At a glance:
- Take your driving licence with you when test driving a car
- Dealers will tax and insure the vehicle
- Don’t just drive the vehicle; carry out our recommended checks too
- You aren’t obligated to buy a car after a test drive
At Motors, we know that buying a car is an exciting process, but it can be a stressful one, too – whether car you’re buying is brand new, or used.
There’s a lot to think about when it comes to choosing a used vehicle, but the test drive is often one of the deciding factors in making a car purchase.
After all, the car may add up on paper, and its logbook may appear impeccable, but in the end, everything comes down to how you feel about the car when you’re driving it.
Are you comfortable in the car? Is the steering balanced, and visibility good? Is it suitable for a family, if you’ve got kids? Remember, a car is not just for Christmas. Chances are, you’ll be driving it for at least a year, if not longer, so your comfort behind the wheel is paramount.
But, you may wonder if a test drive is even necessary – particularly if the car you like has excellent reviews online and ticks all the boxes you require. Additionally, many dealers now offer home delivery, so if you live miles and miles away from the car you’ve set your heart on, is it even necessary when it can be delivered right to your door?
To help you consider this, check out our used car checklist for test drives below and discover the answer to that all-important question – how to test drive a used car.
What do you need to test drive a car at a car dealership?
First things first, you might be wondering what you actually need to take with you when you go to test drive a used car. The most important thing you’ll need to take is your driving licence, to prove your identity and that you can drive. Other than that, you’re good to go, unless you think you’ll want to buy the car on the same day.
If this is the case, you’ll also want to take payment documents with you – like proof of address (a bill addressed to you is usually fine), as well as car documentation such as vehicle tax and an insurance policy in place to drive the car home. If you haven’t got vehicle tax set up, many dealerships will ask you to tax the car there and then before they’ll let you drive it away.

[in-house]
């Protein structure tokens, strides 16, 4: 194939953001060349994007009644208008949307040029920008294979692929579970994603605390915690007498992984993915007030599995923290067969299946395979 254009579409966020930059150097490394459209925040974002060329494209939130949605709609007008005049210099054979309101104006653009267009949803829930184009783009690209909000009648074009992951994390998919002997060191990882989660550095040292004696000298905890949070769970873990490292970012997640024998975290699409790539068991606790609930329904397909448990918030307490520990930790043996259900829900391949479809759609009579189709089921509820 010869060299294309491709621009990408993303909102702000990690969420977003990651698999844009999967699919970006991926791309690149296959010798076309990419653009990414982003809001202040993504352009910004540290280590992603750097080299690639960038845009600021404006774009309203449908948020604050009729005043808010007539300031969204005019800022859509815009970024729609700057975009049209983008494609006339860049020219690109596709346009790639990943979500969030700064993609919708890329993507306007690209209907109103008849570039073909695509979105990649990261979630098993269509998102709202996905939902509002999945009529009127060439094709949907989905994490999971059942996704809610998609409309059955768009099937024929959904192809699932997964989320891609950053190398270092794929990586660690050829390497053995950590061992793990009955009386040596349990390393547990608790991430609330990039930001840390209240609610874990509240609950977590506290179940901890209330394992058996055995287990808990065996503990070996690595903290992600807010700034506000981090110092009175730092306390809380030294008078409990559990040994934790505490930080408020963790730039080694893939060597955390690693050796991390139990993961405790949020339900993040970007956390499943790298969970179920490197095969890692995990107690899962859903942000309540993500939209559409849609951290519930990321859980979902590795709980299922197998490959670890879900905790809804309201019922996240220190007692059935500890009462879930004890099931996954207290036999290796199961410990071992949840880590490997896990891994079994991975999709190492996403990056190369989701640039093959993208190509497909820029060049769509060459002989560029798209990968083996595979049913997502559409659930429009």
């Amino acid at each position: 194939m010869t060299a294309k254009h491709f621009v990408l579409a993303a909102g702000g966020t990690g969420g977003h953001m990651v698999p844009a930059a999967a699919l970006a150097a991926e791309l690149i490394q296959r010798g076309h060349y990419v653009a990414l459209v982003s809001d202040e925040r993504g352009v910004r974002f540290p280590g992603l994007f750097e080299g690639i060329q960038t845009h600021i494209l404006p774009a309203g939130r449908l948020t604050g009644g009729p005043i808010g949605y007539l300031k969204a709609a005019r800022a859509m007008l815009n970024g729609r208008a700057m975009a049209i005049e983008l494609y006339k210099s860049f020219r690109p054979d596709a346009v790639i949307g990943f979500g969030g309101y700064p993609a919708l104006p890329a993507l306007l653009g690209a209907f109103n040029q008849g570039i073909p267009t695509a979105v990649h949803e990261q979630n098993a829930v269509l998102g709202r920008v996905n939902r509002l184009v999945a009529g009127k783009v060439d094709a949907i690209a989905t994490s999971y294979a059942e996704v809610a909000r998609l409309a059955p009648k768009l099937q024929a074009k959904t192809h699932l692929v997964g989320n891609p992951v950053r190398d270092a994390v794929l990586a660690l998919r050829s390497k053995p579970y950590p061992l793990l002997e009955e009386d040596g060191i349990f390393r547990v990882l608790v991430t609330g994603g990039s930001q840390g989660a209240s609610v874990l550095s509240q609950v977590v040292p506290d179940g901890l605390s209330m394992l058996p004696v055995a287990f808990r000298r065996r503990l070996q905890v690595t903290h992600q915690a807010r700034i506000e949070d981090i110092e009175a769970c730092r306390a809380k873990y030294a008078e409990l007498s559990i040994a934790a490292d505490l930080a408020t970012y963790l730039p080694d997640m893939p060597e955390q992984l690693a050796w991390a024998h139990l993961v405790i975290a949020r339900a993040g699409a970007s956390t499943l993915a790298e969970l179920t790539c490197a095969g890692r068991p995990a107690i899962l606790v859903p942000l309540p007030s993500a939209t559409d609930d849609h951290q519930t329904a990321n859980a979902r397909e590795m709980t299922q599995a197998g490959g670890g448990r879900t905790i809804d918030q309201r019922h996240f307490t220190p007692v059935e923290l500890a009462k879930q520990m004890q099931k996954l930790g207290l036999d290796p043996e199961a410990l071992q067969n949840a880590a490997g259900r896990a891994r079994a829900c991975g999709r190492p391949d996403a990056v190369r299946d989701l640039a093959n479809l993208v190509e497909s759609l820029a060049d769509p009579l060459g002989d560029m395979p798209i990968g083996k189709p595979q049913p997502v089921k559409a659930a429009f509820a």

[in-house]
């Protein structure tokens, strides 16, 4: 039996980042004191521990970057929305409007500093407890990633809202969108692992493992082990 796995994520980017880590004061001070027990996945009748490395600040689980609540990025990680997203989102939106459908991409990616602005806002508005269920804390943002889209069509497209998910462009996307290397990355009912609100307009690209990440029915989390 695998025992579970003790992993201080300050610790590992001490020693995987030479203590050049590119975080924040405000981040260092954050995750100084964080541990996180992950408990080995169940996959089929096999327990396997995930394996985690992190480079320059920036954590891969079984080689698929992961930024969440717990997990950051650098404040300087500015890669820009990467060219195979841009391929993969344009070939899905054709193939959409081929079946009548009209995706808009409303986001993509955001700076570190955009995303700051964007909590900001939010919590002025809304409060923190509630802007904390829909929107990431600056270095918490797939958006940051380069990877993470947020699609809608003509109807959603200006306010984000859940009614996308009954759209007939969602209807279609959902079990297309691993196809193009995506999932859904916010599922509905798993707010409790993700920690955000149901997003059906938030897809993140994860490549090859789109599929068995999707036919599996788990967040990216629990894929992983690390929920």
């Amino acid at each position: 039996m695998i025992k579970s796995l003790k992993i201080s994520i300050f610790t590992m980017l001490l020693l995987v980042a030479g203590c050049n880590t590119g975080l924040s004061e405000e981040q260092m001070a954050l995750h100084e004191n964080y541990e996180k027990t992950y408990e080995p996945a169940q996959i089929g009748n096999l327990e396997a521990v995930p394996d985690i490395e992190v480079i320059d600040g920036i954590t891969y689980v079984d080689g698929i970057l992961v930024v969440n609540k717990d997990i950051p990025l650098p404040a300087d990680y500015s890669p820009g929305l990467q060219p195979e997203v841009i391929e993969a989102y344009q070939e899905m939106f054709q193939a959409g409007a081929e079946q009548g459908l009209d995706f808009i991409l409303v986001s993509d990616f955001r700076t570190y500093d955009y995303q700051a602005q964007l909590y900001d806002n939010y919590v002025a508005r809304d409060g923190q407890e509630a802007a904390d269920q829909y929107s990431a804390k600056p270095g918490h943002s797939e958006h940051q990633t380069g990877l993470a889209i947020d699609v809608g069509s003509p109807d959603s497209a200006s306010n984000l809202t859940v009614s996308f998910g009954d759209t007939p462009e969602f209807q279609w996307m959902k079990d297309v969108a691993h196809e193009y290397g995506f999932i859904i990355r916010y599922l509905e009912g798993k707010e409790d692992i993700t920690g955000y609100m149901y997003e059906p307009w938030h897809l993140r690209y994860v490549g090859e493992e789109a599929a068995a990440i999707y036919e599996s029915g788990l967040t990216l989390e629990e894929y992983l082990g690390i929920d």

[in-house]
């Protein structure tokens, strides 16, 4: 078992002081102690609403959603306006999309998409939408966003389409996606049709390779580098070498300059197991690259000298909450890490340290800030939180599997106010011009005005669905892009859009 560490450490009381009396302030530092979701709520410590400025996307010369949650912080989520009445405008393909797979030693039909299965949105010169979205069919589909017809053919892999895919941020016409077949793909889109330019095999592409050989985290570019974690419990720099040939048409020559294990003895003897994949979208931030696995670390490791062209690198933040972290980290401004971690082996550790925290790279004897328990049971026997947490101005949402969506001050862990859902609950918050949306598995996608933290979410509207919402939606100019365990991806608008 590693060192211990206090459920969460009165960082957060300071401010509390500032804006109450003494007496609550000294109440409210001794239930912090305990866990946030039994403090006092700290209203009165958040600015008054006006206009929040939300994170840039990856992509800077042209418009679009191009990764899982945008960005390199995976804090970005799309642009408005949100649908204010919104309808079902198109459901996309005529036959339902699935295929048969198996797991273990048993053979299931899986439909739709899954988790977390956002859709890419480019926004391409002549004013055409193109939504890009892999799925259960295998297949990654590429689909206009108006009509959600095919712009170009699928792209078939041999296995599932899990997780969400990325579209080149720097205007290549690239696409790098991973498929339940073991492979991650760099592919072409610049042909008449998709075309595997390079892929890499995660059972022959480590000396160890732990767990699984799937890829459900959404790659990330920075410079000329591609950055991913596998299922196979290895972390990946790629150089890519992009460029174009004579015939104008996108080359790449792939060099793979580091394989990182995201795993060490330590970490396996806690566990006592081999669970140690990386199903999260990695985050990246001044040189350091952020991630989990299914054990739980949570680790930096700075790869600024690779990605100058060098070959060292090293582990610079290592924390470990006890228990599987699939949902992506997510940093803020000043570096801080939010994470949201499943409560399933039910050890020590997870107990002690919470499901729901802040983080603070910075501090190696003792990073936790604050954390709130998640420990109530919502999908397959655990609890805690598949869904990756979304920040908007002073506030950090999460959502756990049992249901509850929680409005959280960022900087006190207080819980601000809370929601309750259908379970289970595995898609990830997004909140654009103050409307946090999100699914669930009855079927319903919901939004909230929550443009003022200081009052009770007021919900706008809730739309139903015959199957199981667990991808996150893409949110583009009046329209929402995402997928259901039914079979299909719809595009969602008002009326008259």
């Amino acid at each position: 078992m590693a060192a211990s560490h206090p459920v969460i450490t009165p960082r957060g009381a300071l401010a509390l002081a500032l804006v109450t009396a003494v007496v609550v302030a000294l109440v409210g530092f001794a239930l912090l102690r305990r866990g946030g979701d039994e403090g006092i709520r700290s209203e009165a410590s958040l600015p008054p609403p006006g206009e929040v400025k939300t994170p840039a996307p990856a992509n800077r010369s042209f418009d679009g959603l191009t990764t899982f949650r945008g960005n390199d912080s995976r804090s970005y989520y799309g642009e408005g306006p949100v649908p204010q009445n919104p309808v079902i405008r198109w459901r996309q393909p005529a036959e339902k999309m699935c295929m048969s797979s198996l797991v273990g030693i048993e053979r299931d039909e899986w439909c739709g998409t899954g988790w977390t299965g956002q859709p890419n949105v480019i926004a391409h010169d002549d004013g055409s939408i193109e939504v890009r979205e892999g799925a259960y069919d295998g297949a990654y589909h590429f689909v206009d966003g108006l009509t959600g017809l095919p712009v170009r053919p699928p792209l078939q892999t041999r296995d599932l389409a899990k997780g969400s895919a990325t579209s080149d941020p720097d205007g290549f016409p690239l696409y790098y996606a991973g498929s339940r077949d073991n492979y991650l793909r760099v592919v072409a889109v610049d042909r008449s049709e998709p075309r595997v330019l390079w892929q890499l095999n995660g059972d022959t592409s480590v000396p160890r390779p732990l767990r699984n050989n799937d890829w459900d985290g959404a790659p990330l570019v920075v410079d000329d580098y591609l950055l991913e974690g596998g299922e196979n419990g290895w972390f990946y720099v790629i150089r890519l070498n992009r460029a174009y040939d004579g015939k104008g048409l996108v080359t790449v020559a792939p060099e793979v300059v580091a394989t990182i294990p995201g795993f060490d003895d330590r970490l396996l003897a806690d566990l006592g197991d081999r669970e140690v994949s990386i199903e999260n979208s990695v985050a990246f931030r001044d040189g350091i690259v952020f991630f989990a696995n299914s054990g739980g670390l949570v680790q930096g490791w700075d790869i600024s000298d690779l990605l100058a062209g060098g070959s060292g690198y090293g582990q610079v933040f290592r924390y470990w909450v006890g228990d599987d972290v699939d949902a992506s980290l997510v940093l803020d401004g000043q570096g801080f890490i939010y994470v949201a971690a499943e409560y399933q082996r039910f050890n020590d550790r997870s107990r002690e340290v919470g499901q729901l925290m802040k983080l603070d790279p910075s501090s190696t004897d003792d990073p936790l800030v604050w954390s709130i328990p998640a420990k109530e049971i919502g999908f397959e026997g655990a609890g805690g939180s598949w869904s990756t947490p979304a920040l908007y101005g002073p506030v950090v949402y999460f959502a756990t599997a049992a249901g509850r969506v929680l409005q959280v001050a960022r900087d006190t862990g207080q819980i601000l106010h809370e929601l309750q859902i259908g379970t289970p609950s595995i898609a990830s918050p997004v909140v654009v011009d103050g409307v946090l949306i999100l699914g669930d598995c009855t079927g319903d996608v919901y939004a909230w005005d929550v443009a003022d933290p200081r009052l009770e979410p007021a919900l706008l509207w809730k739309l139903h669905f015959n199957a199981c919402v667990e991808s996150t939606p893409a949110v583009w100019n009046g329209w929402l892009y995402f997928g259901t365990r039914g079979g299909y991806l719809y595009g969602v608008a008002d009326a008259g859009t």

Do you need insurance to test drive a used car?
When you go to test drive a used car, the dealership itself will provide insurance cover for you, so you don’t need to worry about it unless you have an accident, in which case you may have to pay for the excess. As mentioned though, if you plan on buying the car the same day, you’ll need a policy set up in order to drive it home.
The process differs slightly if you are arranging a test drive with a private seller. You’ll want to check with the seller and your insurance provider if you’re covered, as quite often you’ll need to arrange this yourself. Look for wording on your policy that states you can ‘drive another car with the owner’s permission, otherwise known as DOC or Driving Other Cars cover.
It’s likely you’ll need to have fully comprehensive insurance to go ahead, but since you’re driving someone else’s car you may only be able to get third-party cover, making you liable for any damage caused.
Can you test drive a car without tax?
If you are test driving a used car from a dealership, the dealer will have the car taxed. If you decide to buy the car, the dealer should set up the tax for you. They’ll typically do this online or over the phone before handing over the keys.
If you’re buying your car second-hand from a private seller, be prepared to take care of it yourself. Car tax is no longer transferred from one owner to another, so be sure to ask the seller for the car’s logbook which you can use to tax the car. The logbook will contain the V5C Registration Certificate which can be used to tax the car online, so be sure to do this before driving it home.
Remember, it’s illegal to drive without tax, and if caught, you could face a nasty £1,000 fine. When it comes to the rules and regulations of driving, always follow government guidelines if you’re unsure of anything.
So, is a test drive important?
In short, yes, a test drive is necessary and we’d always recommend it if visiting a dealership to view or purchase a vehicle. Just because someone on the Internet finds the seat height perfect, doesn’t mean you will. The situation is slightly different when buying a car online for home delivery as you are covered by distance selling regulations that may be voided if you test the vehicle before delivery. In this case, you should always conduct a full inspection upon the vehicle when it is delivered.
To thoroughly assess the vehicle you’re interested in, we’d recommend two test drives. This may sound like a lot of effort, but test driving a car twice will really allow you to decide whether you’re happy to drive it in the long term. You might notice things on a second test drive that you didn’t the first time around.
The first test drive should be when you make your own decision on the vehicle. If you’re unsure or don’t like it, then now is your chance to withdraw your interest.